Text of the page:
Premier and minister of finance Sandy Silver presented a $1.97 billion budget on March 3, with record capital expenditures and a $39.5 million projected surplus.
The budget includes $547 million in capital spending, which is a 26 per cent increase over last year, and $1.42 billion in operations and maintenance. The budget does not include any tax increases.
Silver defended the major spending by noting that the Liberal government has a five-year capital spending plan. He said the Yukon needs “to invest heavily” in order to keep up with the growing population.
“When is enough, enough? We’re maintaining a surplus and we’ve exponentially increased the amount of capital dollars getting out the door,” said Silver. “We’re making sure that we’re balancing our budget. We’re keeping a constant look on net debt compared to revenues.”
Net debt is sitting at $207 million in this budget, and projected to rise over the next five years. This is attributed to aggressive infrastructure spending.
The report accompanying the budget notes that Yukon’s real GDP growth is forecasted at 9.6 per cent. The unemployment rate is also the lowest in Canada at 3.3 per cent.
Transfers from Canada, which make up the bulk of the territory’s revenue stream, are up 5.2 per cent compared to last year’s estimate.
Silver acknowledged that the provinces and territories can’t necessarily rely on that amount continuing to increase year over year over the next decade.
“We’ve had the finance minister of Canada tell us, ‘You know, we spent a lot of money in COVID. And we’re warning that some things are going to have to slow down. We are cognizant that the federal government is signaling, maybe a new a new approach in how they’re going to budget,” said Silver.
“But the [transfer payment] is a very steady line of financing. So if you’re going to see a trend, you’d see it year by year before. Suffice to say it does really bring to bear the importance of own-source revenue,” he said.
The report’s financial outlook notes that mining production is up and mineral prices are elevated two years after the onset of the pandemic. While tourism continues to lag due to the COVID-19 pandemic, the government is optimistic that a busy summer season is coming.
The Liberal’s budget address focused on the five big areas of spending: housing, education, healthcare, green energy and infrastructure.
Each of the rural communities will also be getting infrastructure upgrades in addition to arts spending and a new facility for gymnastics and climbing.
Spending on housing includes $26 million for lot development, $11 million for residential construction incentives and new housing developments in Old Crow, Watson Lake and Carcross.
As usual, healthcare funding takes up the largest share of the budget. The government is also planning to implement some costly recommendations from the Putting People First report, including universal dental.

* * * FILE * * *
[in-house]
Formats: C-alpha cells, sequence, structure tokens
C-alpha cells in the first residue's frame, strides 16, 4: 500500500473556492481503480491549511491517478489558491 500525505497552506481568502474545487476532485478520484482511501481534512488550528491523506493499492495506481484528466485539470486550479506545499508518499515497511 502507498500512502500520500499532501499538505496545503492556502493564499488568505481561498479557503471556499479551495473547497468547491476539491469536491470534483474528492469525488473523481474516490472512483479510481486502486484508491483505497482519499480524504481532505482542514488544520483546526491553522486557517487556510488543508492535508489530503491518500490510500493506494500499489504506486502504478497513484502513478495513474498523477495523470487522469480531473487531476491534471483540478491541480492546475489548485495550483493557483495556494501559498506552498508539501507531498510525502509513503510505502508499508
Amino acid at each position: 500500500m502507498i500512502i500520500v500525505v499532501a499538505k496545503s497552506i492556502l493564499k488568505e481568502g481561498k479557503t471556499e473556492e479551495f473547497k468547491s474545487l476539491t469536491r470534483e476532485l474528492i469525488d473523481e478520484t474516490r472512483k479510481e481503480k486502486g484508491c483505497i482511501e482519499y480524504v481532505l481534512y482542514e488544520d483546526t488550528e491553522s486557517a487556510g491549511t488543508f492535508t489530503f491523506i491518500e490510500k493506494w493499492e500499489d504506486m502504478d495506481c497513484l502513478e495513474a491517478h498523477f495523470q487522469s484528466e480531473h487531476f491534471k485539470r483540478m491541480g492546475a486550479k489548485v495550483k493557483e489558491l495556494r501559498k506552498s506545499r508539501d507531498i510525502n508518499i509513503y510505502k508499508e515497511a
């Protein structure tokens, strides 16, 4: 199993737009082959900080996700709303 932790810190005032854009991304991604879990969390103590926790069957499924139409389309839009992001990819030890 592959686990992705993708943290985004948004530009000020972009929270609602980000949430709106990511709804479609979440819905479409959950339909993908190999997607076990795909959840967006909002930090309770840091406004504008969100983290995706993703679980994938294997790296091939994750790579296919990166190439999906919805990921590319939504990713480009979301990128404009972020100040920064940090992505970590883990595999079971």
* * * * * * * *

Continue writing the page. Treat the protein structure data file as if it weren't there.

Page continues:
Included within health and social are new line items meant to combat the drug overdose crisis. In total, $79.6 million is designated for “social supports, mental wellness supports and substance use programs” that include funding for safe supply, a mental health walk-in clinic and the supervised consumption site.
Teachers and early childhood educators will be getting a raise this year, and a new school is being structured in Whistle Bend and planned in Burwash Landing.
Implementing the Our Clean Future plan will also cost money. Among already announced plans to expand electric vehicle charging, the budget also includes $32.6 million for green infrastructure and retrofits and $2.5 million for renewable energy projects.
Around $866,000 is being set aside for flood mapping and preparation after a disastrous 2021 summer in southern Yukon.
Major infrastructure spending includes continued funding for the Dempster Fibre project, $71.6 million for road repairs, $10.8 million for the Resource Gateway projects and $51.3 million for aviation upgrades.
Both the NDP and Yukon Party opposition leaders described Premier Silver’s address to the house as lacking passion.
“The budget itself, I think, is pretty short on any sort of new vision or innovation. There’s nothing that is in any way trying to get a new direction. It is very much a status quo budget,” said Currie Dixon.
Under the CASA agreement, the NDP is obligated to vote in support of the budget. In exchange for support, it includes funding for several agreed-on policies, including universal dental and a safe consumption site.
Still, leader Kate White said she was looking for more.
“We’re coming out of COVID. Here’s an opportunity to reinvent what we thought was normal. Here’s an opportunity to lay out a grand ambition of things that we’re going to do. And that’s not what it was,” she said. “it was lackluster. A lot of money flying around, though.”
White said it wasn’t convinced that spending in the budget will go far enough to solve the housing shortage, overdose crisis or lack of family doctors for Yukoners.
Dixon said the economic indicators being touted by the Liberals — a good GDP forecast and relatively low unemployment — weren’t reflected in conversations he has had with small businesses.
“Most small business owners have not seen growth and opportunity,” he said. “This government obviously seems out of touch with that.”
Contact Haley Ritchie at firstname.lastname@example.org